Gaming Control Board Recognizes Problem Gambling Awareness Month
HARRISBURG, PA The Pennsylvania Gaming Control Board (PGCB) is recognizing March as Problem Gambling Awareness Month in order to promote resources intended to help individuals with a gambling addiction.
The Board has directed its staff to raise awareness of problem gambling and available resources by providing a public booth over several days in the Capitol Mini-Rotunda in Harrisburg:
· Tuesday, March 14th from 11:00 a.m. to 1:00 p.m.
· Wednesday, March 22nd from 11:00 a.m. to 1:00 p.m., and
· Thursday, March 30th from 11:00 a.m. to 1:00 p.m.
Gaming Control Board Executive Director Kevin F. O’Toole says the agency’s role in protecting the interests of the public is not limited to making sure casinos are safe and gaming is fair, but to readily provide help to individuals who develop a gambling problem.
“Problem gambling is an issue that can affect Pennsylvanians of any age, race and ethnic background and can have significant societal and economic cost,” said O’Toole. “Problem Gambling Awareness Month shines a spotlight on the issue of problem gambling, and we want the public to know help is available 24 hours a day by calling 1-800-GAMBLER.”
In 2006, the Board established the Pennsylvania Self-Exclusion Program which permits an individual to request that he or she be banned from entering and gambling at a Pennsylvania casino for one year, five years or a lifetime. While a person is on the Self-Exclusion List, gaming facilities in the Commonwealth must refuse wagers from and deny gaming privileges to that person, and deny check cashing privileges, player club membership, complimentary goods and services, junket participation and other similar privileges and benefits. In addition, the self-excluded individual is informed at the time of enrollment that they could be charged with criminal trespass if they enter a Pennsylvania casino during their time on the list.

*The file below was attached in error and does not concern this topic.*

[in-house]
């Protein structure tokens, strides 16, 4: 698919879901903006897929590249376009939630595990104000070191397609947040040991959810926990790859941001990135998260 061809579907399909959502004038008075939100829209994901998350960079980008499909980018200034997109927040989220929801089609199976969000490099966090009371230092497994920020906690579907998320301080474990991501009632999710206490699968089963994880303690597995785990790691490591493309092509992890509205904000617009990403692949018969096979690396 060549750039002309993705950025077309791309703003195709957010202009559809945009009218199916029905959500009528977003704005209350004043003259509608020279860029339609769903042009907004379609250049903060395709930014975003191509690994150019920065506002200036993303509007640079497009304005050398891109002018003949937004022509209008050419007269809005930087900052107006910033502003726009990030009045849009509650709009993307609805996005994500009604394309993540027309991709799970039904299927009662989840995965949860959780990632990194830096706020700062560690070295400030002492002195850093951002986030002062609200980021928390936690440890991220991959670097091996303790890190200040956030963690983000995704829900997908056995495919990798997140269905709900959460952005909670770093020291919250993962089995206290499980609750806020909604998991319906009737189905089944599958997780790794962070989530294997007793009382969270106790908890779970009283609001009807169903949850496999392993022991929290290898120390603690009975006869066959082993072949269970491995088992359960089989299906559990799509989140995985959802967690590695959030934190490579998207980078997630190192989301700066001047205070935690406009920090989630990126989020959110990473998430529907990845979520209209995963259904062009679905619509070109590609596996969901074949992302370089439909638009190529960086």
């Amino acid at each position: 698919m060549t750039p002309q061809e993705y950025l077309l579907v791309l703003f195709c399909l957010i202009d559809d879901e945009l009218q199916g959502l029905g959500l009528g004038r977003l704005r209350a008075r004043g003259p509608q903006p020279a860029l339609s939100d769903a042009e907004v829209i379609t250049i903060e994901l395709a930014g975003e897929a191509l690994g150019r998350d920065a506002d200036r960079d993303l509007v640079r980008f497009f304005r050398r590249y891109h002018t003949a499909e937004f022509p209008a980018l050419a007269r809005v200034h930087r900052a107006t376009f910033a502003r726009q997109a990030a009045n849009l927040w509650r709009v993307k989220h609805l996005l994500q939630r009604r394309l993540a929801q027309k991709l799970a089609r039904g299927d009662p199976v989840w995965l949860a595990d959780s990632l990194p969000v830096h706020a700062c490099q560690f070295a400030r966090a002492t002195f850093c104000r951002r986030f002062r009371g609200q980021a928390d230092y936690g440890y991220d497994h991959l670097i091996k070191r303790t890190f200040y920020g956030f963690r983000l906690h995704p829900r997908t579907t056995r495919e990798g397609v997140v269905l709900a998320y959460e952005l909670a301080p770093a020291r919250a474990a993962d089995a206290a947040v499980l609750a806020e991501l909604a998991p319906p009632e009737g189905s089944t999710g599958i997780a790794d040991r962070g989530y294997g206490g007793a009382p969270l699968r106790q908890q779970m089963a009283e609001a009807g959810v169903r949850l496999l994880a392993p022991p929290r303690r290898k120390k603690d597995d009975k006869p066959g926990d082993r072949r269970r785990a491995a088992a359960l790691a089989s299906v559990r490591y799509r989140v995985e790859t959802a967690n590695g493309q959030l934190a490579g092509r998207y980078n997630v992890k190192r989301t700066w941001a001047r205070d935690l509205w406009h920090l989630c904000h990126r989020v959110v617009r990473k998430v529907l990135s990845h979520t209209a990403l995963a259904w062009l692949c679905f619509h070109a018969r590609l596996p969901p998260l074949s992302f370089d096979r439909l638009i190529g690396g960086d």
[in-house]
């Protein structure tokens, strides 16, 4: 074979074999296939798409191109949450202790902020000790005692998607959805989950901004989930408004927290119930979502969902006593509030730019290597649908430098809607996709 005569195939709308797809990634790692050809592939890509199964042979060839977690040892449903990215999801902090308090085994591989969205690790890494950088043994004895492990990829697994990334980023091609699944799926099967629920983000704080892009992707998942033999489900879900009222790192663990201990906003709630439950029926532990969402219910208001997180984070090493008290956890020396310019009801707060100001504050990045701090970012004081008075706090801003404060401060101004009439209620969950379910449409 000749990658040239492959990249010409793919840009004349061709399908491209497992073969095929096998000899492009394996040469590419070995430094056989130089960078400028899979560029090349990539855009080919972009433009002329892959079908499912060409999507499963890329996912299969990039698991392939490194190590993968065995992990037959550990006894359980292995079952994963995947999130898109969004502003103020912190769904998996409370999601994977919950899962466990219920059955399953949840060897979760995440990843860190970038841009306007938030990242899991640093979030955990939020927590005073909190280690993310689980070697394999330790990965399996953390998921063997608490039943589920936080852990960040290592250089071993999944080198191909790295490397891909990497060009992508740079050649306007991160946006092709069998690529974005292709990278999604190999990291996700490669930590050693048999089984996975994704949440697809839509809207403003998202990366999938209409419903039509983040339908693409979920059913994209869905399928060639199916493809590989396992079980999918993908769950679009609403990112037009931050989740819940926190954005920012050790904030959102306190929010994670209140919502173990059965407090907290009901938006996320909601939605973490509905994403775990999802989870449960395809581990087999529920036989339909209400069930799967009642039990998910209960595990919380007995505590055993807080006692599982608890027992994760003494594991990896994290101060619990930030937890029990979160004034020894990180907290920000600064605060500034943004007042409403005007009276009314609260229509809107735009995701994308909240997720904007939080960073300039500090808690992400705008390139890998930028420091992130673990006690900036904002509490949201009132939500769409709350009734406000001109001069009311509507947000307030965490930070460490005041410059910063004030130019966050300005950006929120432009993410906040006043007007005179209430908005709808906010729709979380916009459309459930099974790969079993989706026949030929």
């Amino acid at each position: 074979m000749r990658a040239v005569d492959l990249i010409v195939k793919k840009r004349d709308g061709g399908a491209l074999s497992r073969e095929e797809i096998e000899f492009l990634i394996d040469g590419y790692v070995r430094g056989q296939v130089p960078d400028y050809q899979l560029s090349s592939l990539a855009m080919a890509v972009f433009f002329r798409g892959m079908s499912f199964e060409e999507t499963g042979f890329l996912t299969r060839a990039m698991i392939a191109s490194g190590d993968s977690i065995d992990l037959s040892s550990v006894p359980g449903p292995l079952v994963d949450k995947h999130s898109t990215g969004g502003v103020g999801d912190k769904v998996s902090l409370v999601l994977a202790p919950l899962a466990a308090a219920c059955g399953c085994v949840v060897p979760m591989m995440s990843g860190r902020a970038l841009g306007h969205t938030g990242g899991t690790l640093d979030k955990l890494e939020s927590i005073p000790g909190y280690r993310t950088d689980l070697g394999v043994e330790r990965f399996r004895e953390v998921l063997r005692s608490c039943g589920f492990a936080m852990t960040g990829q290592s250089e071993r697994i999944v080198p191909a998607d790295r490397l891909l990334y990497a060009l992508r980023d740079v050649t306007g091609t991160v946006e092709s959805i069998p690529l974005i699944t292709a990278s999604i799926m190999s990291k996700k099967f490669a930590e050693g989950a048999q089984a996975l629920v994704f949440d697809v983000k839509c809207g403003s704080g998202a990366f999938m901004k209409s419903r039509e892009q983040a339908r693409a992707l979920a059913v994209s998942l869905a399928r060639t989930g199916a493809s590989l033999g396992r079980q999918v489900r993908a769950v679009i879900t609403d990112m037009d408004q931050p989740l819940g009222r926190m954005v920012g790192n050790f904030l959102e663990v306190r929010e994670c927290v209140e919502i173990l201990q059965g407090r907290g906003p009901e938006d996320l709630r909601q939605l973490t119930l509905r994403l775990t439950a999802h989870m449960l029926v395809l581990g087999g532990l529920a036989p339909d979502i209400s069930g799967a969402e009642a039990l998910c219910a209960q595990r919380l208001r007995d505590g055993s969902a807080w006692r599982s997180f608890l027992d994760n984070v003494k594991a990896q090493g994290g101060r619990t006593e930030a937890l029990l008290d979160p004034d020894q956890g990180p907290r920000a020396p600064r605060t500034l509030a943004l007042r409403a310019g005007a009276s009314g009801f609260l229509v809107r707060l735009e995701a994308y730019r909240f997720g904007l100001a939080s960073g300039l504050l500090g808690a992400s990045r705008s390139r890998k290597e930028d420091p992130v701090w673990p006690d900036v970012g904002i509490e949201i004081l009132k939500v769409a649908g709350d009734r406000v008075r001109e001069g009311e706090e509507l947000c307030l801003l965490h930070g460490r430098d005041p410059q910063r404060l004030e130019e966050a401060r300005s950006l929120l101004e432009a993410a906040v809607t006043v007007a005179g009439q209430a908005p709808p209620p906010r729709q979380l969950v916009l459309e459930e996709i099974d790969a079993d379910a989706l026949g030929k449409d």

"For some individuals, gambling is not simply a recreational activity, but something uncontrollable that can lead to debilitating problems that create negative consequences for the person, their family and society as a whole," said Elizabeth Lanza, Director of the PGCB’s Office of Compulsive and Problem Gambling. "The Self-Exclusion Program is an effective and proven tool to assist an individual with a gambling disorder in removing himself or herself from the temptation of gambling."
More information on problem gambling is accessible through the PGCB’s web site, www.gamingcontrolboard.pa.gov. Additional information about problem gambling including how to seek help for yourself or a loved one, can also be found at www.paproblemgambling.com or by calling 1-800-GAMBLER.
For more information and a list of Problem Gambling Awareness Week activities, go to www.ncpgambling.org/programs-resources/programs/pgam/.
About the Pennsylvania Gaming Control Board:
The Pennsylvania Gaming Control Board is tasked to oversee all aspects of the state’s casino industry. There are 10 stand-alone and racetrack casinos in operation, along with the two smaller resort casinos. These facilities collectively employ 18,000 people and annually generate approximately $1.4 billion in tax revenue from slot machine and table games play. The largest portion of that money is used for property tax reduction to all Pennsylvania homeowners.
Additional information about both the PGCB’s regulatory efforts and Pennsylvania’s casino gaming industry can be found at www.gamingcontrolboard.pa.gov. You can also follow the agency on Twitter by choosing @PAGamingControl.